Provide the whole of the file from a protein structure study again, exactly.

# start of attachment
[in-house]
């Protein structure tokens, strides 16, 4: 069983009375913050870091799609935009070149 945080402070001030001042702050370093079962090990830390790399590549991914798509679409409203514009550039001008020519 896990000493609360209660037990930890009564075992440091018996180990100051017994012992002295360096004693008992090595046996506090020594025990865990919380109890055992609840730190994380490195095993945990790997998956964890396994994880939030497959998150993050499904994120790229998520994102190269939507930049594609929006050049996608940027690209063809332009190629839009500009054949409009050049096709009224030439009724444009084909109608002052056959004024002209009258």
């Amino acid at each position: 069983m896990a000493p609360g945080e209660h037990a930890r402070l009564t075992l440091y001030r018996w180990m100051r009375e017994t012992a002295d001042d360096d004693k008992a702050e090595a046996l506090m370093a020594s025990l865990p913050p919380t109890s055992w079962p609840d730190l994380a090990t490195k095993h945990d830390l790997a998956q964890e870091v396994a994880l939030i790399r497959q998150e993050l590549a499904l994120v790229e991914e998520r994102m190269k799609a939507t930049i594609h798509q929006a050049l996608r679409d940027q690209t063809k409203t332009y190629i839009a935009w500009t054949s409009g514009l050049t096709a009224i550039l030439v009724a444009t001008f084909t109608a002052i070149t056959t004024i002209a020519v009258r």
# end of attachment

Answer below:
[in-house]
């Protein structure tokens, strides 16, 4: 069983009375913050870091799609935009070149 945080402070001030001042702050370093079962090990830390790399590549991914798509679409409203514009550039001008020519 896990000493609360209660037990930890009564075992440091018996180990100051017994012992002295360096004693008992090595046996506090020594025990865990919380109890055992609840730190994380490195095993945990790997998956964890396994994880939030497959998150993050499904994120790229998520994102190269939507930049594609929006050049996608940027690209063809332009190629839009500009054949409009050049096709009224030439009724444009084909109608002052056959004024002209009258």
């Amino acid at each position: 069983m896990a000493p609360g945080e209660h037990a930890r402070l009564t075992l440091y001030r018996w180990m100051r009375e017994t012992a002295d001042d360096d004693k008992a702050e090595a046996l506090m370093a020594s025990l865990p913050p919380t109890s055992w079962p609840d730190l994380a090990t490195k095993h945990d830390l790997a998956q964890e870091v396994a994880l939030i790399r497959q998150e993050l590549a499904l994120v790229e991914e998520r994102m190269k799609a939507t930049i594609h798509q929006a050049l996608r679409d940027q690209t063809k409203t332009y190629i839009a935009w500009t054949s409009g514009l050049t096709a009224i550039l030439v009724a444009t001008f084909t109608a002052i070149t056959t004024i002209a020519v009258r």